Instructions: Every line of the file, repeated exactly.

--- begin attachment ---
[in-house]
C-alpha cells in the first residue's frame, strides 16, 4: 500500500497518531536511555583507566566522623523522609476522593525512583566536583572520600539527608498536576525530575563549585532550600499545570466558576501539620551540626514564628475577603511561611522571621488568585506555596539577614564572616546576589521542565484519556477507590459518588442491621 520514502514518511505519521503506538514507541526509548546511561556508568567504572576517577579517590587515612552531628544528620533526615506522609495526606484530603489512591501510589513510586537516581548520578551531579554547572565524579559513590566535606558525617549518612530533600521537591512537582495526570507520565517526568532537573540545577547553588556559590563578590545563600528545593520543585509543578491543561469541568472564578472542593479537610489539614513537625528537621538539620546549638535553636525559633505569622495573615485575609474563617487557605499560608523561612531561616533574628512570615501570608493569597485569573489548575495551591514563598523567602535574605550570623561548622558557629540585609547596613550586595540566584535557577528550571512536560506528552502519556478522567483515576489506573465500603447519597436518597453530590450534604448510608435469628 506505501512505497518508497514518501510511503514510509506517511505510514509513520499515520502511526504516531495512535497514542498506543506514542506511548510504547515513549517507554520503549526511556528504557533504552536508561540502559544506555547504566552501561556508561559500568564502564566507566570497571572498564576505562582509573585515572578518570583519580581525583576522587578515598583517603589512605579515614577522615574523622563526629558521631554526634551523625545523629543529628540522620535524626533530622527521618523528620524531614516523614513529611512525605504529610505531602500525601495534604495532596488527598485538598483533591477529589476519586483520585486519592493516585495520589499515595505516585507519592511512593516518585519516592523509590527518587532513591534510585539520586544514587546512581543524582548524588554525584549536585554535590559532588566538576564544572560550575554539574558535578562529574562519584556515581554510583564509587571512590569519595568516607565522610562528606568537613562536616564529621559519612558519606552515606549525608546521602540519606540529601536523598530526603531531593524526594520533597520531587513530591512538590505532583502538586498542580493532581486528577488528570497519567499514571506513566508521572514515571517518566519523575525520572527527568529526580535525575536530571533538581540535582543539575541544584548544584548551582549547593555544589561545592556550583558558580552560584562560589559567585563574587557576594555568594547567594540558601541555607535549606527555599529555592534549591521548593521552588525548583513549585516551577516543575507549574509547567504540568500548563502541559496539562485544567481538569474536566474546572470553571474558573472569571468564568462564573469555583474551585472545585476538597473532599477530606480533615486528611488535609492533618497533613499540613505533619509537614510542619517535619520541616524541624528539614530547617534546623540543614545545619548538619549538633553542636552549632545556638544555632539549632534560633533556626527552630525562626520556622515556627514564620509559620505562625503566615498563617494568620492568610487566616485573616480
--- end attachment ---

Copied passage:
[in-house]
C-alpha cells in the first residue's frame, strides 16, 4: 500500500497518531536511555583507566566522623523522609476522593525512583566536583572520600539527608498536576525530575563549585532550600499545570466558576501539620551540626514564628475577603511561611522571621488568585506555596539577614564572616546576589521542565484519556477507590459518588442491621 520514502514518511505519521503506538514507541526509548546511561556508568567504572576517577579517590587515612552531628544528620533526615506522609495526606484530603489512591501510589513510586537516581548520578551531579554547572565524579559513590566535606558525617549518612530533600521537591512537582495526570507520565517526568532537573540545577547553588556559590563578590545563600528545593520543585509543578491543561469541568472564578472542593479537610489539614513537625528537621538539620546549638535553636525559633505569622495573615485575609474563617487557605499560608523561612531561616533574628512570615501570608493569597485569573489548575495551591514563598523567602535574605550570623561548622558557629540585609547596613550586595540566584535557577528550571512536560506528552502519556478522567483515576489506573465500603447519597436518597453530590450534604448510608435469628 506505501512505497518508497514518501510511503514510509506517511505510514509513520499515520502511526504516531495512535497514542498506543506514542506511548510504547515513549517507554520503549526511556528504557533504552536508561540502559544506555547504566552501561556508561559500568564502564566507566570497571572498564576505562582509573585515572578518570583519580581525583576522587578515598583517603589512605579515614577522615574523622563526629558521631554526634551523625545523629543529628540522620535524626533530622527521618523528620524531614516523614513529611512525605504529610505531602500525601495534604495532596488527598485538598483533591477529589476519586483520585486519592493516585495520589499515595505516585507519592511512593516518585519516592523509590527518587532513591534510585539520586544514587546512581543524582548524588554525584549536585554535590559532588566538576564544572560550575554539574558535578562529574562519584556515581554510583564509587571512590569519595568516607565522610562528606568537613562536616564529621559519612558519606552515606549525608546521602540519606540529601536523598530526603531531593524526594520533597520531587513530591512538590505532583502538586498542580493532581486528577488528570497519567499514571506513566508521572514515571517518566519523575525520572527527568529526580535525575536530571533538581540535582543539575541544584548544584548551582549547593555544589561545592556550583558558580552560584562560589559567585563574587557576594555568594547567594540558601541555607535549606527555599529555592534549591521548593521552588525548583513549585516551577516543575507549574509547567504540568500548563502541559496539562485544567481538569474536566474546572470553571474558573472569571468564568462564573469555583474551585472545585476538597473532599477530606480533615486528611488535609492533618497533613499540613505533619509537614510542619517535619520541616524541624528539614530547617534546623540543614545545619548538619549538633553542636552549632545556638544555632539549632534560633533556626527552630525562626520556622515556627514564620509559620505562625503566615498563617494568620492568610487566616485573616480